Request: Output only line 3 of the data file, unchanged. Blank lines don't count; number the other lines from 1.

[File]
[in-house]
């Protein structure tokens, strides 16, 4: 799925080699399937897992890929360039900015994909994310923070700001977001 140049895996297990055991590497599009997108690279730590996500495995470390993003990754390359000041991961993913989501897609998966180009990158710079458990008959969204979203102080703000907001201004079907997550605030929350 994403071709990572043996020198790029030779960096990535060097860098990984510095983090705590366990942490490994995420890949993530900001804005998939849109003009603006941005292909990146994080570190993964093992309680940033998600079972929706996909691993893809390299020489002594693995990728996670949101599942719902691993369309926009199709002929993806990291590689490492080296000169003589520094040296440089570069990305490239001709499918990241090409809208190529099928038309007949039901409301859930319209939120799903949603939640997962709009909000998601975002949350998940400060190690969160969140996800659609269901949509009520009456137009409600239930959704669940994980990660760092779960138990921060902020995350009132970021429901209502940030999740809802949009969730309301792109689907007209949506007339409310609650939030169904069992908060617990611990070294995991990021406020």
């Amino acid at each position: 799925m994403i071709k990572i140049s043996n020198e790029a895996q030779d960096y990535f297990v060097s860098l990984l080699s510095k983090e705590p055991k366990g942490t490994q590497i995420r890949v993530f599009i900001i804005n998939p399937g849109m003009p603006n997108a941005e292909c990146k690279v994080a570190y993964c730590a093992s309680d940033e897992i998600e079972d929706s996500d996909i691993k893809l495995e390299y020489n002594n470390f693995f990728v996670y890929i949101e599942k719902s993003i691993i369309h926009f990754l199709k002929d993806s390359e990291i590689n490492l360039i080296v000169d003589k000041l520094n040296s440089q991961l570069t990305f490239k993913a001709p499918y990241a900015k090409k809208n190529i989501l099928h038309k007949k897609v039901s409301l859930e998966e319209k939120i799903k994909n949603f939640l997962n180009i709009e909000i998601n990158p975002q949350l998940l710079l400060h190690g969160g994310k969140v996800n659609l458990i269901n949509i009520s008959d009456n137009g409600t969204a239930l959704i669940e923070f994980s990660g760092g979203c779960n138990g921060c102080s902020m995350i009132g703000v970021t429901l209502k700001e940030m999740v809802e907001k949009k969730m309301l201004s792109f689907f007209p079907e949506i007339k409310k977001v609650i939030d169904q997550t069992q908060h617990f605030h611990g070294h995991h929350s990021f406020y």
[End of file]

């Amino acid at each position: 799925m994403i071709k990572i140049s043996n020198e790029a895996q030779d960096y990535f297990v060097s860098l990984l080699s510095k983090e705590p055991k366990g942490t490994q590497i995420r890949v993530f599009i900001i804005n998939p399937g849109m003009p603006n997108a941005e292909c990146k690279v994080a570190y993964c730590a093992s309680d940033e897992i998600e079972d929706s996500d996909i691993k893809l495995e390299y020489n002594n470390f693995f990728v996670y890929i949101e599942k719902s993003i691993i369309h926009f990754l199709k002929d993806s390359e990291i590689n490492l360039i080296v000169d003589k000041l520094n040296s440089q991961l570069t990305f490239k993913a001709p499918y990241a900015k090409k809208n190529i989501l099928h038309k007949k897609v039901s409301l859930e998966e319209k939120i799903k994909n949603f939640l997962n180009i709009e909000i998601n990158p975002q949350l998940l710079l400060h190690g969160g994310k969140v996800n659609l458990i269901n949509i009520s008959d009456n137009g409600t969204a239930l959704i669940e923070f994980s990660g760092g979203c779960n138990g921060c102080s902020m995350i009132g703000v970021t429901l209502k700001e940030m999740v809802e907001k949009k969730m309301l201004s792109f689907f007209p079907e949506i007339k409310k977001v609650i939030d169904q997550t069992q908060h617990f605030h611990g070294h995991h929350s990021f406020y």